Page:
“I appreciate you sharing your thoughts. As per the Route 5 Transit Gateway Study, the park has been redesigned as a new gateway to the City and is intended to have a more contemporary feel that celebrates the future of our great city.

In her email on March 1 to me, Mary Wallinger said:

I have been working with the City and a group of local residents and I think we have found a very exciting new home for her . .

Well, she certainly has not been doing this in a way that would have alerted members of the public who were at the Gateway Plaza Workshops, or those who actively promote our Heritage, or are part of the Stockade community, which the design was supposed to attract and embrace.

Please Speak Out: What are we to make of Lady Liberty being sent to a Foster Home? I think we should make a lot of noise; make use of the short time we do have before Spring temperatures allow her to be re-erected anywhere; and make sure Mayor Gary McCarthy [email: gmccarthy@schenectadyny.gov], Mary Moore Wallinger at LAndArt Studio [email: mmwallinger@landartstudiony.com], and the local media [e.g. opinion@dailygazette.com] know how and what you feel about the secretive and unjustified change of plans, and the importance of preserving important pieces of our history, such as Lady Liberty.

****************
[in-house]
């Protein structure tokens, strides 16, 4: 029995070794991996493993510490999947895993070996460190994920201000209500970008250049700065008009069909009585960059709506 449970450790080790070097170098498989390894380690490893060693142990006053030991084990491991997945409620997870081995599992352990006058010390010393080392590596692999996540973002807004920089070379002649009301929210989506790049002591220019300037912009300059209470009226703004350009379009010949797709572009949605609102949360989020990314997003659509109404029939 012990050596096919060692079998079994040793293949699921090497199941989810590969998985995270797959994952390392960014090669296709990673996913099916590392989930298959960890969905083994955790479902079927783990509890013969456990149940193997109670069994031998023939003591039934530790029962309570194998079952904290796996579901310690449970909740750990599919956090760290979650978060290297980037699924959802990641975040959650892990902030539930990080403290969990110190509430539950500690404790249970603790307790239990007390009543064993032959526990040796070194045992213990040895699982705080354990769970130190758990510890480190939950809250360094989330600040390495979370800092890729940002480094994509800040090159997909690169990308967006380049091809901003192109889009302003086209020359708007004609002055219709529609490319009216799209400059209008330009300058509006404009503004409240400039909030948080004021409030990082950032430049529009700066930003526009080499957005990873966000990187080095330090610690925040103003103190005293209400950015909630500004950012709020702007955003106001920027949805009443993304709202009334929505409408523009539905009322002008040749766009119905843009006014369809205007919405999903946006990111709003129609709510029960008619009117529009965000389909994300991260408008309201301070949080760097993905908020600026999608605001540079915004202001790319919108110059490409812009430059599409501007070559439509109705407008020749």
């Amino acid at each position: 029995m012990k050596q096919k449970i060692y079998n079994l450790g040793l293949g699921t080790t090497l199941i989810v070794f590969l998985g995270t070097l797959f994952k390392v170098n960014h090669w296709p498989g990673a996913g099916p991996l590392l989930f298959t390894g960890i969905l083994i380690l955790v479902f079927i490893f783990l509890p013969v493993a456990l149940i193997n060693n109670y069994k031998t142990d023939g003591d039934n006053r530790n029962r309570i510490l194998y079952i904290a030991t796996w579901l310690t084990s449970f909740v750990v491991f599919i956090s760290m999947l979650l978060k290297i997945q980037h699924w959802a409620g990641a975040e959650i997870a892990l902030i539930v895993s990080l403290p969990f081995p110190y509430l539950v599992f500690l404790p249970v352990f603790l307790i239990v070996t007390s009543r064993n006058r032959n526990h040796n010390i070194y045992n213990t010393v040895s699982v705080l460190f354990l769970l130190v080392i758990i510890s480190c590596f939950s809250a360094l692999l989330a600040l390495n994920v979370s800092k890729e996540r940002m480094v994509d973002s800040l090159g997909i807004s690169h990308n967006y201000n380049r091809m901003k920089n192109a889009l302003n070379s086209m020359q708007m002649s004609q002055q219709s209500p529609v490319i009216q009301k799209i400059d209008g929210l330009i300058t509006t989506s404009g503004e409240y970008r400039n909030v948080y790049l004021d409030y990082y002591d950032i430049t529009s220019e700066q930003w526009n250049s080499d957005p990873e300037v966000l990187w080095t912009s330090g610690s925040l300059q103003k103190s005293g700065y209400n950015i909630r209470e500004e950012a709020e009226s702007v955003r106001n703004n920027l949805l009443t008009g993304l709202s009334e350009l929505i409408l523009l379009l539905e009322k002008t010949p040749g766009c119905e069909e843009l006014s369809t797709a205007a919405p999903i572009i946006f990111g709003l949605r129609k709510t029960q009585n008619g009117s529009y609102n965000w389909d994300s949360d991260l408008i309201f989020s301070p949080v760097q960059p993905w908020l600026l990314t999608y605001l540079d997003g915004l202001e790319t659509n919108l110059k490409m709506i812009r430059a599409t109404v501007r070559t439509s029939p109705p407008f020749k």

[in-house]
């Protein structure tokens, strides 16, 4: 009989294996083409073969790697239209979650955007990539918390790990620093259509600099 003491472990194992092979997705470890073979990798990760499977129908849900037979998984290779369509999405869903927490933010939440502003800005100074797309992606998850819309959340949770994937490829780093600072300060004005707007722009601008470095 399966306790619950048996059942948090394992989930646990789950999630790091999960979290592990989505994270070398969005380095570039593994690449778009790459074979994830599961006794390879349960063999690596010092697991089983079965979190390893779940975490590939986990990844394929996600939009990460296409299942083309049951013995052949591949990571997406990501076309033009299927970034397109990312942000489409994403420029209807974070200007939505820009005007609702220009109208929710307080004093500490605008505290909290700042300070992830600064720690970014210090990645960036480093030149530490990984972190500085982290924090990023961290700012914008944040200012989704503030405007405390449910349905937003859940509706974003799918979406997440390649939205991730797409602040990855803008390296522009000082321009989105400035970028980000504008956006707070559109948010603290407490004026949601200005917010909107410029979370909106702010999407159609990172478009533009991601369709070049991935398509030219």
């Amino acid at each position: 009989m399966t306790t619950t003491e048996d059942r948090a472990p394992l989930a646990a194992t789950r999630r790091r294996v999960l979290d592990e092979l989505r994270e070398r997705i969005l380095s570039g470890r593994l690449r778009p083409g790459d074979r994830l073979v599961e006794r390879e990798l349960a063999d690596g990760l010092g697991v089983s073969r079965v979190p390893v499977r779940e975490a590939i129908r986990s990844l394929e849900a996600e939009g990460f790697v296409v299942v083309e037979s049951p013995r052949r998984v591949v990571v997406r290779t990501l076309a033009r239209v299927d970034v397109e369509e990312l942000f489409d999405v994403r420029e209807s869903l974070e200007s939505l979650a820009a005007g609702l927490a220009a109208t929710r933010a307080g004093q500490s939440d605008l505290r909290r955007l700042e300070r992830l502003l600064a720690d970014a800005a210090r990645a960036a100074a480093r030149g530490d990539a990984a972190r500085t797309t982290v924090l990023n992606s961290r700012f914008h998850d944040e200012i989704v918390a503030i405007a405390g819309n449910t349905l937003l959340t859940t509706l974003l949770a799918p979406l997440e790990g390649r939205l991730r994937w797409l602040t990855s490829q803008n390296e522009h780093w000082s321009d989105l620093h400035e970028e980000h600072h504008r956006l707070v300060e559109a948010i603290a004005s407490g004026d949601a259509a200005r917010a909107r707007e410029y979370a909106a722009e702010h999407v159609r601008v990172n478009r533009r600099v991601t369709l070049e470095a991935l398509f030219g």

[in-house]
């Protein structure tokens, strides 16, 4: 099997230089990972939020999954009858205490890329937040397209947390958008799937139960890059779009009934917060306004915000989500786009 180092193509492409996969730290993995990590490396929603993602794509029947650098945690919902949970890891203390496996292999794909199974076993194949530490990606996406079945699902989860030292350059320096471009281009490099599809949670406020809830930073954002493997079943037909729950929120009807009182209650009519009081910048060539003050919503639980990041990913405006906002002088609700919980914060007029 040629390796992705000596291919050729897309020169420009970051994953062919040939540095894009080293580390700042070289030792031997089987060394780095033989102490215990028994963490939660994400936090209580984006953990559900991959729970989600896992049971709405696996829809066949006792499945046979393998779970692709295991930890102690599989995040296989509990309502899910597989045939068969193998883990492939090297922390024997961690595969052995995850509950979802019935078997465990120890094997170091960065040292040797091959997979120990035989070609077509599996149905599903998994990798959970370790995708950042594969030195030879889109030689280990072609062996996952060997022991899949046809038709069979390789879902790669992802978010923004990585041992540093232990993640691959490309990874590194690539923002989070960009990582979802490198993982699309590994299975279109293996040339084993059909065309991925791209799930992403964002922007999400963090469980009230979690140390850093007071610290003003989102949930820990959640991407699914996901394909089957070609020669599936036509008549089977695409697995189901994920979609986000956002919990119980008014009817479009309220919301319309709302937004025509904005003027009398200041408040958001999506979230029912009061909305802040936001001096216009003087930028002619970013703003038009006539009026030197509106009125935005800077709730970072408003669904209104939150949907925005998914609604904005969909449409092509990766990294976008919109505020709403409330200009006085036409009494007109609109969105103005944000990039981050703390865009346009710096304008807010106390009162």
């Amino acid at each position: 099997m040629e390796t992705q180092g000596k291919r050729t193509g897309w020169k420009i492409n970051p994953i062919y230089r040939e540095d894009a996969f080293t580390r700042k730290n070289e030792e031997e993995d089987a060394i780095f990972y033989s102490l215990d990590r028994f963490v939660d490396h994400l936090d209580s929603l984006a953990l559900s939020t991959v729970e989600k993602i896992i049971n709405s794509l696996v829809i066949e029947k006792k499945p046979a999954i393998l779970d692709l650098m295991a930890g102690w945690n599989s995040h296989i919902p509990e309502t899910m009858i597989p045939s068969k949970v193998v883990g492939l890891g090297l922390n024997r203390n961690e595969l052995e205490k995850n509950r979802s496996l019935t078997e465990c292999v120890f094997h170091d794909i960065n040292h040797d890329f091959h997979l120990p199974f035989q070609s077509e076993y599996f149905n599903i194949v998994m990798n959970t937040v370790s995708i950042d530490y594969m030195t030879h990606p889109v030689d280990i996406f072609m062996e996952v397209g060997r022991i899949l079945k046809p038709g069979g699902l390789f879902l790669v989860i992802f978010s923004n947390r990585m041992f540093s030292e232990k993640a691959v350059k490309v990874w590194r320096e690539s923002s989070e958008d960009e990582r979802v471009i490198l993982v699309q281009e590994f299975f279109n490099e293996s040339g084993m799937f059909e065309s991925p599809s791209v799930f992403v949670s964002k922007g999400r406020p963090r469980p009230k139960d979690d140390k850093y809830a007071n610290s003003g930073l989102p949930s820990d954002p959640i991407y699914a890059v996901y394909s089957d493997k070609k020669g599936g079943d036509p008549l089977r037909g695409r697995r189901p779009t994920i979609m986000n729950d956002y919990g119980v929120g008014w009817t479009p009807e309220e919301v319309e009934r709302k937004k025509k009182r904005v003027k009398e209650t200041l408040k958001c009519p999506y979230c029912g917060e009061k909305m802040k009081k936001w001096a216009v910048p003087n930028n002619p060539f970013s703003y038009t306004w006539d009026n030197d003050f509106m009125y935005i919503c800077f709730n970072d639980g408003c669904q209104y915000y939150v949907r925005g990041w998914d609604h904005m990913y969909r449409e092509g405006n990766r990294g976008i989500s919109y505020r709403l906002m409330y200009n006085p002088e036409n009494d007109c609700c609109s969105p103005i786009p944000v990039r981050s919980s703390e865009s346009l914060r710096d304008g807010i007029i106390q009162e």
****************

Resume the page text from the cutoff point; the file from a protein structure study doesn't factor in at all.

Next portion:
. . above: Bring Lady Liberty Home advocacy collage; click to enlarge; you may copy this summary, if desired, to help this campaign . .

GPLady1.jpg update (March 6, 2018) See “Dispute brewing over city park site for Schenectady’s Statue of Liberty” (Albany Times Union, by Paul Nelson, posted online March 6, 2018; newsprint screenshot at left). The article starts:

Schenectady’s Statue of Liberty appears destined for its new home in Steinmetz Park as part of a planned memorial for military veterans who lived in the Goose Hill neighborhood.
And while Mayor Gary McCarthy said it’s not set in stone, the idea isn’t sitting well with Stockade resident David Giacalone, who has mounted a Bring Lady Liberty Home campaign to return the statue to Lower State Street and Washington Avenue.